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In the modern world, electrocardiography is a medical technology that is used every day in doctors' offices, clinics, and hospitals around the world. The technology grew out of investigations beginning in the late 18th century of electrical phenomena in living systems. Nerve and muscle are electrically active, and the heart produces currents and voltages that can be recorded in what is called the electrocardiogram (ECG). In the course of the 20th century, scientists and engineers elucidated the medical significance of ECGs, set standards for recording ECGs, and helped make the technology invaluable to medical practitioners.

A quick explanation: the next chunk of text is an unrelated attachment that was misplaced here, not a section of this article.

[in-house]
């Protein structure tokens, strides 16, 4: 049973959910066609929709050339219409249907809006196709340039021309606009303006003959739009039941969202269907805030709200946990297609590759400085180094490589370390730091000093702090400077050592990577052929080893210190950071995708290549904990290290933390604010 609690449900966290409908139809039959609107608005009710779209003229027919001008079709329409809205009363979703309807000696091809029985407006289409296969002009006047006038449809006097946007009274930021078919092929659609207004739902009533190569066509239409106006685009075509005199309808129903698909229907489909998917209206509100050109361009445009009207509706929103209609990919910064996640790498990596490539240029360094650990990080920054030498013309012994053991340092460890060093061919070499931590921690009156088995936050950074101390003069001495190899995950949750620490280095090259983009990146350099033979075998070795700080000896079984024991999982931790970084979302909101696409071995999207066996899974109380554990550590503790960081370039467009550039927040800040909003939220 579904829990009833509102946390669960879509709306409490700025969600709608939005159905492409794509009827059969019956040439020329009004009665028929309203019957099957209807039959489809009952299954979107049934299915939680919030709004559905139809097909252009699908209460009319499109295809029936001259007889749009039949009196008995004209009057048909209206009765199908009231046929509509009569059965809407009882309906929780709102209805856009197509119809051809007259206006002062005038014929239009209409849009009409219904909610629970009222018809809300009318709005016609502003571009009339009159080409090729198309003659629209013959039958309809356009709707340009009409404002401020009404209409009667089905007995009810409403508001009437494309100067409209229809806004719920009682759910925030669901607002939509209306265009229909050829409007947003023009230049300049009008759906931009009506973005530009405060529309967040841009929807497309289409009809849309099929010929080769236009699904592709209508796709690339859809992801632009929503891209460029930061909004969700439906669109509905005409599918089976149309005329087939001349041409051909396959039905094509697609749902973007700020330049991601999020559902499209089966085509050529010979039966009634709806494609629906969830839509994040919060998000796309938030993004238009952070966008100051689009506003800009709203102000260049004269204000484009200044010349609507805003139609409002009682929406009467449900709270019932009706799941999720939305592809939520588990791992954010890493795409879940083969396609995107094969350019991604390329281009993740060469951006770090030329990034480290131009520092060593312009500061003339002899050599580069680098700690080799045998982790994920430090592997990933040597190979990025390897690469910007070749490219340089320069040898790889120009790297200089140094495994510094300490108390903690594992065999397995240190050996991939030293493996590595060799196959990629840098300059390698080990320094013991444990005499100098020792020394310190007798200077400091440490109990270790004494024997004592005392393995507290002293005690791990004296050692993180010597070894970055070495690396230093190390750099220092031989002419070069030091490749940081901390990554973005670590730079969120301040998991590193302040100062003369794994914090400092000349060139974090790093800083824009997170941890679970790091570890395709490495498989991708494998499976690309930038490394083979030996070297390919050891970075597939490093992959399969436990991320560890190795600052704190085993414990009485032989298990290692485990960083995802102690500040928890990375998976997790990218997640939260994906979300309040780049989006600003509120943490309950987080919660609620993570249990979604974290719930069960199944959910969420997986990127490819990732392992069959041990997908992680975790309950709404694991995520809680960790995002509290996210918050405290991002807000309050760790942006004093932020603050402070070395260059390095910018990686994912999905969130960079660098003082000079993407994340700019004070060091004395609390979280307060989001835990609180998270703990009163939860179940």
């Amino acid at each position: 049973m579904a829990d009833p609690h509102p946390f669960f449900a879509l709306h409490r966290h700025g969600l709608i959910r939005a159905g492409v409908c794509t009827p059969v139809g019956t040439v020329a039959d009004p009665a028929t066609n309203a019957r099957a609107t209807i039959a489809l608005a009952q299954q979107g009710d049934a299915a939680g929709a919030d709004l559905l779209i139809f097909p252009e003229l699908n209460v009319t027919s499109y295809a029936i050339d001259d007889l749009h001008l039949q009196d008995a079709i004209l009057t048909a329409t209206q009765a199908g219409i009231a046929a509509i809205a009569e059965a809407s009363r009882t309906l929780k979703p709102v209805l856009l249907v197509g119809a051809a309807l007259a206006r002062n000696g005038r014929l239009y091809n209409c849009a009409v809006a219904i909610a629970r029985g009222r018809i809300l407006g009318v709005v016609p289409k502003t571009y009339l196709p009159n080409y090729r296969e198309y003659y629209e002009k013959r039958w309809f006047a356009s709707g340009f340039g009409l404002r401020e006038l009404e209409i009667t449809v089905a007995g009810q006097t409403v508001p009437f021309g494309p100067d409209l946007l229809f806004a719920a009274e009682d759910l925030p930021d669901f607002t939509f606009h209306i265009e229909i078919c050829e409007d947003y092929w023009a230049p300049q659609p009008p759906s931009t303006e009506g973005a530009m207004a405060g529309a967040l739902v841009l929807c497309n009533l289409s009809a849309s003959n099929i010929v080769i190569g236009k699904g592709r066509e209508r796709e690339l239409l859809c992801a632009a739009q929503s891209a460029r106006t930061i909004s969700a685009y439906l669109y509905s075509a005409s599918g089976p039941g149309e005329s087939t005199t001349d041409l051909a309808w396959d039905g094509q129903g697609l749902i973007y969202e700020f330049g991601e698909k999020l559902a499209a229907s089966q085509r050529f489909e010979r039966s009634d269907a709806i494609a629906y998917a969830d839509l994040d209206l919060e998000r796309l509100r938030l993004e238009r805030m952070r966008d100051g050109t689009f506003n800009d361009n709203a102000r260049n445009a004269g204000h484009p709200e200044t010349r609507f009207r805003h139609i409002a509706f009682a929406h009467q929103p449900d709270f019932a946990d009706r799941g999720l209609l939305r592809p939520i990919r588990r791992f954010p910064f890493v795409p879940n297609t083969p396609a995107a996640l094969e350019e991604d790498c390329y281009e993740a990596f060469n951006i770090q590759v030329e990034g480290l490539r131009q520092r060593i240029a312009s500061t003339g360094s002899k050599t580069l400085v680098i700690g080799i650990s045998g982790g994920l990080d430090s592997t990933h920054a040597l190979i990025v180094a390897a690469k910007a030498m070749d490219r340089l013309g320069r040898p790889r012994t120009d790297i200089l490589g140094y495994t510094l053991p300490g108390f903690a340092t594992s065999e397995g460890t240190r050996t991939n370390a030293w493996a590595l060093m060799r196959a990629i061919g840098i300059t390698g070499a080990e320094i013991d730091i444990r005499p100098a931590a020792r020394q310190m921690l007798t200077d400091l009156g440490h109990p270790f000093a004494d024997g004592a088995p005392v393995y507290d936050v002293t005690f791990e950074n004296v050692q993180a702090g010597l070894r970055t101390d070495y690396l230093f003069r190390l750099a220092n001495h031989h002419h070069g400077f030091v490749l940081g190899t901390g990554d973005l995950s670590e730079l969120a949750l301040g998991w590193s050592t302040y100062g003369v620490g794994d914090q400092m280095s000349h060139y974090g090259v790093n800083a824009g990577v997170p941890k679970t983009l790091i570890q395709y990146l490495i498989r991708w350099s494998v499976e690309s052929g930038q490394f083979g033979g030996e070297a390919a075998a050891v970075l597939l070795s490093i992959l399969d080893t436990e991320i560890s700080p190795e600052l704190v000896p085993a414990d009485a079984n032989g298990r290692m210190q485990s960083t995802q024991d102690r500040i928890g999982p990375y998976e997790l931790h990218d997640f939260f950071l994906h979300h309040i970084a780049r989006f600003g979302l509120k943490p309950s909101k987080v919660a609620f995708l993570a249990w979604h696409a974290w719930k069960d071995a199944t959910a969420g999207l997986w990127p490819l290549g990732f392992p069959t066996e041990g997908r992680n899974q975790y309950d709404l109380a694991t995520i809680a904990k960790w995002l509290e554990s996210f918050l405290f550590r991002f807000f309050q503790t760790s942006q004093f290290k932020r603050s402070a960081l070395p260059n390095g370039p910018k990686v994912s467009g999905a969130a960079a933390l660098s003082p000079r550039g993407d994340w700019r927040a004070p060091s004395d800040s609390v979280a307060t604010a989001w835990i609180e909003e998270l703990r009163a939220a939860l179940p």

References of Historical Significance

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